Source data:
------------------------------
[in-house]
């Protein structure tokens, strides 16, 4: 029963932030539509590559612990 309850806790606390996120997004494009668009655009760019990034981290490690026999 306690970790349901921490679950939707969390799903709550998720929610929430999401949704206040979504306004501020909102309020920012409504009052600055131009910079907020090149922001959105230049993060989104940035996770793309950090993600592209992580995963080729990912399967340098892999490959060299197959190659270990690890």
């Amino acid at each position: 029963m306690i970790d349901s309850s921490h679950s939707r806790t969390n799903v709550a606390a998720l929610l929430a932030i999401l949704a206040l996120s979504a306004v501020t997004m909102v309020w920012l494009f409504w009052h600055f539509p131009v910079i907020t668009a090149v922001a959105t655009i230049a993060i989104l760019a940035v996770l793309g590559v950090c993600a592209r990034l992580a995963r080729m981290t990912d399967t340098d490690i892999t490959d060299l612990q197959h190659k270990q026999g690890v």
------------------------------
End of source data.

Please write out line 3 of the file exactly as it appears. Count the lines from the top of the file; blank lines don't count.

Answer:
């Amino acid at each position: 029963m306690i970790d349901s309850s921490h679950s939707r806790t969390n799903v709550a606390a998720l929610l929430a932030i999401l949704a206040l996120s979504a306004v501020t997004m909102v309020w920012l494009f409504w009052h600055f539509p131009v910079i907020t668009a090149v922001a959105t655009i230049a993060i989104l760019a940035v996770l793309g590559v950090c993600a592209r990034l992580a995963r080729m981290t990912d399967t340098d490690i892999t490959d060299l612990q197959h190659k270990q026999g690890v």